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  • Writer's pictureDee Morgan

Navigating Holiday Events with Multiple Partners

Silhouettes of three people entering a house from a porch. Text says "Learn about polyamory: how to navigate holiday events"

When you have more than one loving relationship, navigating holidays can be somewhat tricky. There’s the question of how to make time for everyone, the difficulty of dealing with (possibly judgmental) family members, and the potential expense of purchasing gifts. So how do you manage the holidays with multiple partners?

For all the many holiday movies in the world, there’s not a lot that deals with this particular scenario: talking to whomever’s hosting that big meal about how to bring not just partner A, but also partners B and C (and possibly partner A’s other partner as well…). Or how to gracefully decline seeing family, because they were rude and unwelcoming last time. Or how to arrange your own celebration with all the people you love, and that they love. Or how to navigate a celebration day alone, as your partner has prior obligations with their other partner…

For many polyamorous people, or those in open relationships/consensually non-monogamous, the lack of models and stories that aren’t couple- or monogamy-oriented has meant working all this out for the first time – and while many polyam people have shared how they’ve made it work with others in their community, the wide variety of polyam dynamics and polycules means that what works for one person or group may not work for another. What’s suggested here may provide a starting point for things to consider and to discuss.

1: What do you want? Given an ideal world, what would you like to do on the holiday days? Are there people you’d like to have a meal with – or spend time with at an event? Would you prefer to hang out at home and play boardgames and read books, or to go to the beach and surf? Is it important to you to see your partners on particular days, or simply at some point? Consider this, and then…

2:… talk to your partners. Do any of them have plans already? It might be that they’re travelling to see family, or busy for an annual brunch but free in the evening, or taking relatives to a midday picnic. Do they want to try to see you on particular days? This is where shared calendars can come in handy, as people try to mesh their desires with the practicalities of time limitations.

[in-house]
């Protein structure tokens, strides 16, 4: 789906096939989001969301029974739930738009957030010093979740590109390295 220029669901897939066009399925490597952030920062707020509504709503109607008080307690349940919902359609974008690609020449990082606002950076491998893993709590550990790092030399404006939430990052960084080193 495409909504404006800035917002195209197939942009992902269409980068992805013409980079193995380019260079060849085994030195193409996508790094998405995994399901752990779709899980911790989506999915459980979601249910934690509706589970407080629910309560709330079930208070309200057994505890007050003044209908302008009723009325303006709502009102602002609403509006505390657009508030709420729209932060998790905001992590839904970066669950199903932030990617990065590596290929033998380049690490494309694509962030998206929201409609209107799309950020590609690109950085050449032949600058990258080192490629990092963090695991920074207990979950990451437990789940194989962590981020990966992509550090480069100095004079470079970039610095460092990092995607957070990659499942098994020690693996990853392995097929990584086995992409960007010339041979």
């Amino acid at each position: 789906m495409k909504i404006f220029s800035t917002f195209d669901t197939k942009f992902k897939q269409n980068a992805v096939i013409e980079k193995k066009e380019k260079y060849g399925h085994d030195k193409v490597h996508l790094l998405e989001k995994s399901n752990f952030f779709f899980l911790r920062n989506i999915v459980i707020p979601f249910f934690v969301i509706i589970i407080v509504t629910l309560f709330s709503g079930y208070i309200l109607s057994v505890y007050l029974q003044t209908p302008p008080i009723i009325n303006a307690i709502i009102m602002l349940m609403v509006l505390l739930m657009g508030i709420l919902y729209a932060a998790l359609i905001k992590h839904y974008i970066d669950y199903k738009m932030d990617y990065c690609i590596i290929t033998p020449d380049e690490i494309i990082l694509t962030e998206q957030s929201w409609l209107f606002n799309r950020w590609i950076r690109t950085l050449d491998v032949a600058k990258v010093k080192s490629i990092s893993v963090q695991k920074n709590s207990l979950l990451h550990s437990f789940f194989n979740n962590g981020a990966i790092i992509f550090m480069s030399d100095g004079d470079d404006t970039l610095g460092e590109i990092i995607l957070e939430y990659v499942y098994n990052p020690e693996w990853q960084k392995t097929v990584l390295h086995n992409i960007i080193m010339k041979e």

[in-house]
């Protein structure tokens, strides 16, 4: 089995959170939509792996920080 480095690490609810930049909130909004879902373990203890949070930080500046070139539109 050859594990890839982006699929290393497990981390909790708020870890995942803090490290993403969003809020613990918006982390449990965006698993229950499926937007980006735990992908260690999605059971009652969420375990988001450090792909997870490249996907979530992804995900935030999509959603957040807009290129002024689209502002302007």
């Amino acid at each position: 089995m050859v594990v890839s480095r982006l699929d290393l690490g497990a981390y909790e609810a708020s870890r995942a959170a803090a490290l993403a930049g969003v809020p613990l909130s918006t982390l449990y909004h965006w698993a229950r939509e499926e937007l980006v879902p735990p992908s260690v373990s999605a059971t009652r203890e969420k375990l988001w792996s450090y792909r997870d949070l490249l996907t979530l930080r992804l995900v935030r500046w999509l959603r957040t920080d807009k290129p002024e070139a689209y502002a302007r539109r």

3: Are there any potential conflict areas? This could be wanting (and able) to take multiple partners to a family event, but the family not being aware of the importance of each person to you. Consider if this is a situation where it’s worth being upfront and bearing the possible judgement, or if you can stand a day where yourself or a partner is considered ‘just a flatmate’ or ‘just a friend’. There’s no right or wrong answer here; it’s about what’s the least stressful for those involved.

Even if everyone in the family knows that you’re polyam, and who your partners are, there can still be awkwardness. Are you comfortable holding two partners’ hands on the sofa? Is your great-grandmother comfortable with it? Even if she is, it’s possible your family will step too far in the opposite direction and attempt to minimise her assumed discomfort – which then increases yours as they make it clear that it’s not okay for you to do this. (This is an ongoing issue for queer people as well, with actions that are ‘fine’ for a heteronormative couple taking on more ‘sexualised’ overtones, even when functionally identical.)

Another potential conflict area is a partner or metamour feeling unacknowledged during discussions, or that their plans aren’t considered as important as your own. Balancing everyone’s needs can be difficult at the best of times, and this is where open communication and checking-in becomes important. If you’re in a hierarchical relationship, make sure your secondary’s plans aren’t subsumed into your own – they have rights and needs as well.

4: Consider your budget. Some social celebrations can become potential blow-out times, with multiple people to (possibly) purchase for – birthdays at least are staggered throughout the year! Do you want gifts? Do your partners? If so, take into account what you and they have to spend, and if it needs to be a costly present. Some people adore homemade gifts, assuming a person has the time, energy and desire to make them. Often an experience can have more memory-value than an ornament. And there’s always the option of purchasing a tree or giving to a charity in their name.

Different people and households have different discretionary spending, and this can be brought into sharp relief when exchanging gifts. One option is to discuss together a price range for all to stick within, or if various partners can go in together to get a combined gift.

Again – there’s no right or wrong way of handling this. There’s just figuring out the best way for you and your polycule.

5: Alone for the holidays? Sometimes despite best efforts, it’s not possible to be with the people you love during celebration days. If that’s the case, perhaps a phone call or video chat can be arranged. If you’re seeing family or friends, you can make note of funny or memorable experiences that you can share with your partners later (as they can share theirs with you). If you’re staying home, be gentle with yourself, and remember you’re loved and cared for – these are people who appreciate having you in their life.

So that’s a few ideas. If you’ve been polyamorus for many years you’ll have worked through a variety of scenarios by now – some will have worked, and some probably won’t have! But whether you’re new to this or have had some practice, we at PolyamProud with you the best of luck with however it goes.

Further Reading

Polyamory Holidays - Jess Mahler

Poly for the Holidays - Elisabeth Sheff


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